Marlon James became the first Jamaican author to make the short list for the prestigious Man Booker prize for fiction on Tuesday as his “A Brief History of Seven Killings” which centers on the attempted assassination of Bob Marley.
James was among the six novels selected by a panel of judges and is the first Jamaican finalist for the prestigious prize.
In an interview with Gawker about his book “A Brief History of Seven Killings”, James said
“I wanted a picture of Jamaica that isn’t in books, and certainly not in novels.”
Based around the 1976 assassination attempt on singer Bob Marley, Seven Killings details how one event, and its aftereffects, can ricochet for decades.
Who is Marlon James?
Marlon James was born in Kingston, Jamaica in 1970. He graduated from the University of the West Indies with a degree in literature. He currently teaches a creative writing course in Minnesota and is working on his next novel.
Early life and education
James was born in Kingston, Jamaica, to parents who were both in the Jamaican police: his mother (who gave him his first prose book, a collection of stories by O. Henry) became a detective and his father (from whom James took a love of Shakespeare and Coleridge) a lawyer.
James attended Kingston’s prestigious Wolmer’s Trust High School for Boys. He is a 1991 graduate of the University of the West Indies, where he read Language and Literature.
He left Jamaica to escape homophobic violence and economic conditions that he felt would mean career stagnation, later explaining: “Whether it was in a plane or a coffin, I knew I had to get out of Jamaica.” He received a master’s degree in creative writing from Wilkes University (2006).
His first novel, John Crow’s Devil (2005) – which was rejected 70 times before being accepted for publication – tells the story of a biblical struggle in a remote Jamaican village in 1957.
James second novel, The Book of Night Women (2009), is about a slave woman’s revolt in a Jamaican plantation in the early 19th century.
His 2014 novel, A Brief History of Seven Killings, explores several decades of Jamaican history and political instability through the perspectives of many narrators. It won the fiction category of the 2015 OCM Bocas Prize for Caribbean Literature and the 2015 Man Booker Prize for Fiction, having been the first book by a Jamaican author ever to be shortlisted. He is the second Caribbean winner of the prize, following Trinidad-born V. S. Naipaul who won in 1971.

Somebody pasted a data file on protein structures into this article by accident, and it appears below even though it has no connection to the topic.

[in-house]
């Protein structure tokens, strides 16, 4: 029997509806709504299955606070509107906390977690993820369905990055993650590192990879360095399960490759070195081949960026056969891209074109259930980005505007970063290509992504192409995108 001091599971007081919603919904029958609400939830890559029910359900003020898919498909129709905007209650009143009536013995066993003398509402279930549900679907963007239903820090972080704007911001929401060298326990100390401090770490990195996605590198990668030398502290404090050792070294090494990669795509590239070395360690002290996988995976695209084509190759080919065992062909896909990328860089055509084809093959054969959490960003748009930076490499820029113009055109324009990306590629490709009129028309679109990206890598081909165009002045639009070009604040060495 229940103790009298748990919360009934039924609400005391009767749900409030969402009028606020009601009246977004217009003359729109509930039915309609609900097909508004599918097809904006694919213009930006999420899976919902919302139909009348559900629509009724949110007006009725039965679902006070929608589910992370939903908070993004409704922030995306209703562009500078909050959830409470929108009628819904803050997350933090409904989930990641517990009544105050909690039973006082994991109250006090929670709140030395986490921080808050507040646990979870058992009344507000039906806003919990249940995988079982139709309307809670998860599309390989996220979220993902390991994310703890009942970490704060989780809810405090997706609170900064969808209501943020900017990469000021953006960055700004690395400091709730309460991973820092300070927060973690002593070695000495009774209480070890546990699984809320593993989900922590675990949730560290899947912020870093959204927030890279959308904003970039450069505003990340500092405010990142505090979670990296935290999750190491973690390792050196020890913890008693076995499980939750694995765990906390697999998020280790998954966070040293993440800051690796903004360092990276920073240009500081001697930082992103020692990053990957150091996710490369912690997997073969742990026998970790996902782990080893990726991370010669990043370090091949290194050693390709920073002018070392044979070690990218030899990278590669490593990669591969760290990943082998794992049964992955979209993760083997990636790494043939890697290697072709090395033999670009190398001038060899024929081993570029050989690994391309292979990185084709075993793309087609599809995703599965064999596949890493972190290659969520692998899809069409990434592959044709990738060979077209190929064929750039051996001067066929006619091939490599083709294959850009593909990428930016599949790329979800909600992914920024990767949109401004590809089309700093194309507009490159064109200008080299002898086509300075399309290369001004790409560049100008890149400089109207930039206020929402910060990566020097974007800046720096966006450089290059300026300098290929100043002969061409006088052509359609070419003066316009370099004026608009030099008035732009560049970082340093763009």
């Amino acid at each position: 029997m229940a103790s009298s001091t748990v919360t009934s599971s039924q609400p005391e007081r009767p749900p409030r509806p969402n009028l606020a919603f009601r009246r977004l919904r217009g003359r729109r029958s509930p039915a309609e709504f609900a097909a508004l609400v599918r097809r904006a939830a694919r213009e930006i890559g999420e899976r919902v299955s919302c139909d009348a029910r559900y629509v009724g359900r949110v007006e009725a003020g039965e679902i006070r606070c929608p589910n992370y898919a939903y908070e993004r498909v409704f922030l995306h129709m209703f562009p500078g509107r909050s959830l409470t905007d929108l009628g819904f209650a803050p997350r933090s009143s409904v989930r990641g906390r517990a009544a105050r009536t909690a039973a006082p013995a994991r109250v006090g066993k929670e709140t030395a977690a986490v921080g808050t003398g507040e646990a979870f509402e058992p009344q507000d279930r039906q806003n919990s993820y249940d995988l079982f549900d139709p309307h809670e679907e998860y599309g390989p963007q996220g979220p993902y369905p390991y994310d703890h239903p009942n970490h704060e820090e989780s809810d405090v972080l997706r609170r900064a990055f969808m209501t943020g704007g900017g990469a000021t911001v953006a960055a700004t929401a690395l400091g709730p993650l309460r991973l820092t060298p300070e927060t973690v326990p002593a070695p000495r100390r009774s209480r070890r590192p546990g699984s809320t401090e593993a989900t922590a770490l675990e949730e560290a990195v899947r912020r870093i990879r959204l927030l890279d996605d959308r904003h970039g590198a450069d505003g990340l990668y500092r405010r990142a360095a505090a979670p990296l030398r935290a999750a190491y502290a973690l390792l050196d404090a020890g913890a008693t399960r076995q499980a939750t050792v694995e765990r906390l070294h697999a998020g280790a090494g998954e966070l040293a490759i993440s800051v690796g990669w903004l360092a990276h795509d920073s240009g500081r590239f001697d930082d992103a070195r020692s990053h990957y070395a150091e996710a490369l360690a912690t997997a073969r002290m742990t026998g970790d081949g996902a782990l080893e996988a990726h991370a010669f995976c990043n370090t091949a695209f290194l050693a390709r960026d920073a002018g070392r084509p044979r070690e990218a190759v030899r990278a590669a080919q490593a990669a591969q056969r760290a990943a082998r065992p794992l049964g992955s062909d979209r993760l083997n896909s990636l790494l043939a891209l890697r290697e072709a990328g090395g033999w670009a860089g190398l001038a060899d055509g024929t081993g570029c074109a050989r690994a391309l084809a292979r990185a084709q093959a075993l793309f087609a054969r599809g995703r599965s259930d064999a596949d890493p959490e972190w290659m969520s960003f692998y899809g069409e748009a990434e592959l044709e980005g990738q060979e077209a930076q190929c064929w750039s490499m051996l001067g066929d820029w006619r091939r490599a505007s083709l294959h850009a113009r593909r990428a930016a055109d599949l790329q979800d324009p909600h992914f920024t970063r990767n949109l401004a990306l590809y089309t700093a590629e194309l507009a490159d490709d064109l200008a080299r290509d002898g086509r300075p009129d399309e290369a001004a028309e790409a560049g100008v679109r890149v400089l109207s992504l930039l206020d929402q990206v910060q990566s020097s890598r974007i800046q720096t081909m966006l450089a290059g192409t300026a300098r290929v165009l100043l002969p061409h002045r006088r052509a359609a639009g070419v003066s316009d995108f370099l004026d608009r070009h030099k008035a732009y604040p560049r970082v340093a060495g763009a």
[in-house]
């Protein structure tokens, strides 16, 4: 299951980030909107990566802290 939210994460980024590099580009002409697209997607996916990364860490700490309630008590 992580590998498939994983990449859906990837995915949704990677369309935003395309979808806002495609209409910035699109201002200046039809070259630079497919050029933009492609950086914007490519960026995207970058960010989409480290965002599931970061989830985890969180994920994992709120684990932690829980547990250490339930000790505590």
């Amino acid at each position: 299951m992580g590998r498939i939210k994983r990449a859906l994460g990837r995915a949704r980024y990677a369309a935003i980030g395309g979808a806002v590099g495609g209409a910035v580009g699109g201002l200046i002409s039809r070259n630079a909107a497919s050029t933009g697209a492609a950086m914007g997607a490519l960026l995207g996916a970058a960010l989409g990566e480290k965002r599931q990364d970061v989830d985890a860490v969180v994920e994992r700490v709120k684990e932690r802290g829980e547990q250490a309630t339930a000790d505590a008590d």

Man Booker Prize winner Marlon James talks to Lateline about his winning novel A Brief History of Seven Murders, the shocking attack on Bob Marley that inspired it, the importance of unsavoury characters, writing for HBO – and the slyness of Jane Austen
James’s most recent work, Black Leopard, Red Wolf (2019), is the first in a planned fantasy series.
James has taught English and creative writing at Macalester College in St. Paul, Minnesota, since 2007. He is also a faculty lecturer at St. Francis College’s Low Residency MFA in Creative Writing.
In February 2019, James gave the seventh annual Tolkien Lecture at Pembroke College, Oxford.
James’s influences include authors as well as musicians. In his acceptance speech for the Man Booker Prize in 2015, James explained: “The reggae singers Bob Marley and Peter Tosh were the first to recognize that the voice coming out our mouths was a legitimate voice for fiction and for poetry.”
In other words, these singers empowered other artists such as James to create. In his popular 2015 essay “From Jamaica to Minnesota to Myself”, published in the New York Times Magazine, James describes reading Salman Rushdie’s novel Shame (1983): “Its prose was so audacious, its reality so unhinged, that you didn’t see at first how pointedly political and just plain furious it was. It made me realize that the present was something I could write my way out of.”
James has said that he re-read Ben Okri’s 1991 novel The Famished Road while writing Black Leopard, Red Wolf: “Okri is such an influence on me. I’ve read Famished Road like four times.”
In 2020, James began co-hosting with his editor Jake Morrissey a literary podcast called “Marlon and Jake Read Dead People” that explores in a casual setting the work of deceased authors.
- John Crow’s Devil (2005)
- The Book of Night Women (2009)
- A Brief History of Seven Killings (2014)
- Black Leopard, Red Wolf (2019), Book 1 in the Dark Star Trilogy
Who is Marlon James is based on Wikipedia’s summary. To find out more about Marlon James check out his personal website.